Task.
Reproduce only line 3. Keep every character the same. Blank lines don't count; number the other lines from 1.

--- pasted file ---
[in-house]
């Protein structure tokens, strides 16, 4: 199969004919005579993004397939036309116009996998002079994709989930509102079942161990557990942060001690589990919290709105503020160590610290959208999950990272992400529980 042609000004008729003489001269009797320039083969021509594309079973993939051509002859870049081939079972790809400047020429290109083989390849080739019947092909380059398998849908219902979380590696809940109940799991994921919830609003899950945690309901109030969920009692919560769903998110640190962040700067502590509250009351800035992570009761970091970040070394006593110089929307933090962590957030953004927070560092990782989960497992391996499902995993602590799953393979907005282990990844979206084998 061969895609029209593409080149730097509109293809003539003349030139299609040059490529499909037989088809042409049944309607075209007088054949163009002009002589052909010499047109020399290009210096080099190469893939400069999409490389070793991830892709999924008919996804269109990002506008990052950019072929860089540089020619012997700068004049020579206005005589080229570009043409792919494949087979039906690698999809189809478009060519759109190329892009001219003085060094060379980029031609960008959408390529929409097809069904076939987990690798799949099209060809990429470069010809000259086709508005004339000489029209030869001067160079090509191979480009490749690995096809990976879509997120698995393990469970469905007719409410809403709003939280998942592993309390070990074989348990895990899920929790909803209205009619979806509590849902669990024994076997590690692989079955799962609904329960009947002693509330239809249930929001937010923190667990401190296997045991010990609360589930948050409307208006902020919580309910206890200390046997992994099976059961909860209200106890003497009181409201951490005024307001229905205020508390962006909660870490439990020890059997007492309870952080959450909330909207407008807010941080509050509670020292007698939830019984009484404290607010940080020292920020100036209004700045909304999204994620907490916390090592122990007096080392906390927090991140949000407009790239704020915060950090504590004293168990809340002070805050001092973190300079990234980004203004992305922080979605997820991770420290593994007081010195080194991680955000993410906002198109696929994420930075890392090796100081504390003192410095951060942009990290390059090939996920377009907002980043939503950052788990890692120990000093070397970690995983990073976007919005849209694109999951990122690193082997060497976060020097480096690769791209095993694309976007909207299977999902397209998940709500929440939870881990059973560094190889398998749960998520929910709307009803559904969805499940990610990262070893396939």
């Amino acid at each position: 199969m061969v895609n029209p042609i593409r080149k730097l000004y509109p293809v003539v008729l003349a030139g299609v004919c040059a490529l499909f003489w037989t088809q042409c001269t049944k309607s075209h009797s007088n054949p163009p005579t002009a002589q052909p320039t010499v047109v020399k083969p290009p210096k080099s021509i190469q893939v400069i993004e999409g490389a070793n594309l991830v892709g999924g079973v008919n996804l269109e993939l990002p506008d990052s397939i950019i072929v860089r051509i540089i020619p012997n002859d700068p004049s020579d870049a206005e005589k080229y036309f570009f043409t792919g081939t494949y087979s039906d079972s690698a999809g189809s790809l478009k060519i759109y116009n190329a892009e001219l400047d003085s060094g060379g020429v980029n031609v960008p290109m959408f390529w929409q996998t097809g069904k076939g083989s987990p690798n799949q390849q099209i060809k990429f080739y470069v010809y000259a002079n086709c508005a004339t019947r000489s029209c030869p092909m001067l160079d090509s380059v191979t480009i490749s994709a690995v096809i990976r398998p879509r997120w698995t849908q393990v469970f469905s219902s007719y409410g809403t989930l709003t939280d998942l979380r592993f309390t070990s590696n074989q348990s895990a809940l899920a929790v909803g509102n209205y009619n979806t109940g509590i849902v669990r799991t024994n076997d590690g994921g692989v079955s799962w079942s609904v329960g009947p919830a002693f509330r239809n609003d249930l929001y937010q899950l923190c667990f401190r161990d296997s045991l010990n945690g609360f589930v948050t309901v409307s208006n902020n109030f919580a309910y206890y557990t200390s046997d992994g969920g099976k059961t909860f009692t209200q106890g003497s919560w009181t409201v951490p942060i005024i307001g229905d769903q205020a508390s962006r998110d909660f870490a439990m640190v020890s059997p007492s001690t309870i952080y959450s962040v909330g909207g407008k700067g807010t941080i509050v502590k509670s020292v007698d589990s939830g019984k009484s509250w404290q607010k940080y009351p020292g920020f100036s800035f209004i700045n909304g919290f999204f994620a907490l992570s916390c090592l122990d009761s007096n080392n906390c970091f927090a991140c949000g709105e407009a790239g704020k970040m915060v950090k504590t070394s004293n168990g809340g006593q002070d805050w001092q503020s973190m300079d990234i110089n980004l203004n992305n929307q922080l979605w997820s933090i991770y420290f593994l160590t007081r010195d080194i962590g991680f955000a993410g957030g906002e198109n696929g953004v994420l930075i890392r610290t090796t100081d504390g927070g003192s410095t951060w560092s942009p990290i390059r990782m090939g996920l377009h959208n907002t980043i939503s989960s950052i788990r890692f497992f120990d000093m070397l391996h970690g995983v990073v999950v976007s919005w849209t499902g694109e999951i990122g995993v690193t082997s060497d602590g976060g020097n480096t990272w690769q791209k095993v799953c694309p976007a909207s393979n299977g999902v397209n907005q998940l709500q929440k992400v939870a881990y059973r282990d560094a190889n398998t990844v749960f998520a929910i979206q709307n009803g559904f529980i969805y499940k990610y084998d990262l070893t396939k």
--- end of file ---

């Amino acid at each position: 199969m061969v895609n029209p042609i593409r080149k730097l000004y509109p293809v003539v008729l003349a030139g299609v004919c040059a490529l499909f003489w037989t088809q042409c001269t049944k309607s075209h009797s007088n054949p163009p005579t002009a002589q052909p320039t010499v047109v020399k083969p290009p210096k080099s021509i190469q893939v400069i993004e999409g490389a070793n594309l991830v892709g999924g079973v008919n996804l269109e993939l990002p506008d990052s397939i950019i072929v860089r051509i540089i020619p012997n002859d700068p004049s020579d870049a206005e005589k080229y036309f570009f043409t792919g081939t494949y087979s039906d079972s690698a999809g189809s790809l478009k060519i759109y116009n190329a892009e001219l400047d003085s060094g060379g020429v980029n031609v960008p290109m959408f390529w929409q996998t097809g069904k076939g083989s987990p690798n799949q390849q099209i060809k990429f080739y470069v010809y000259a002079n086709c508005a004339t019947r000489s029209c030869p092909m001067l160079d090509s380059v191979t480009i490749s994709a690995v096809i990976r398998p879509r997120w698995t849908q393990v469970f469905s219902s007719y409410g809403t989930l709003t939280d998942l979380r592993f309390t070990s590696n074989q348990s895990a809940l899920a929790v909803g509102n209205y009619n979806t109940g509590i849902v669990r799991t024994n076997d590690g994921g692989v079955s799962w079942s609904v329960g009947p919830a002693f509330r239809n609003d249930l929001y937010q899950l923190c667990f401190r161990d296997s045991l010990n945690g609360f589930v948050t309901v409307s208006n902020n109030f919580a309910y206890y557990t200390s046997d992994g969920g099976k059961t909860f009692t209200q106890g003497s919560w009181t409201v951490p942060i005024i307001g229905d769903q205020a508390s962006r998110d909660f870490a439990m640190v020890s059997p007492s001690t309870i952080y959450s962040v909330g909207g407008k700067g807010t941080i509050v502590k509670s020292v007698d589990s939830g019984k009484s509250w404290q607010k940080y009351p020292g920020f100036s800035f209004i700045n909304g919290f999204f994620a907490l992570s916390c090592l122990d009761s007096n080392n906390c970091f927090a991140c949000g709105e407009a790239g704020k970040m915060v950090k504590t070394s004293n168990g809340g006593q002070d805050w001092q503020s973190m300079d990234i110089n980004l203004n992305n929307q922080l979605w997820s933090i991770y420290f593994l160590t007081r010195d080194i962590g991680f955000a993410g957030g906002e198109n696929g953004v994420l930075i890392r610290t090796t100081d504390g927070g003192s410095t951060w560092s942009p990290i390059r990782m090939g996920l377009h959208n907002t980043i939503s989960s950052i788990r890692f497992f120990d000093m070397l391996h970690g995983v990073v999950v976007s919005w849209t499902g694109e999951i990122g995993v690193t082997s060497d602590g976060g020097n480096t990272w690769q791209k095993v799953c694309p976007a909207s393979n299977g999902v397209n907005q998940l709500q929440k992400v939870a881990y059973r282990d560094a190889n398998t990844v749960f998520a929910i979206q709307n009803g559904f529980i969805y499940k990610y084998d990262l070893t396939k």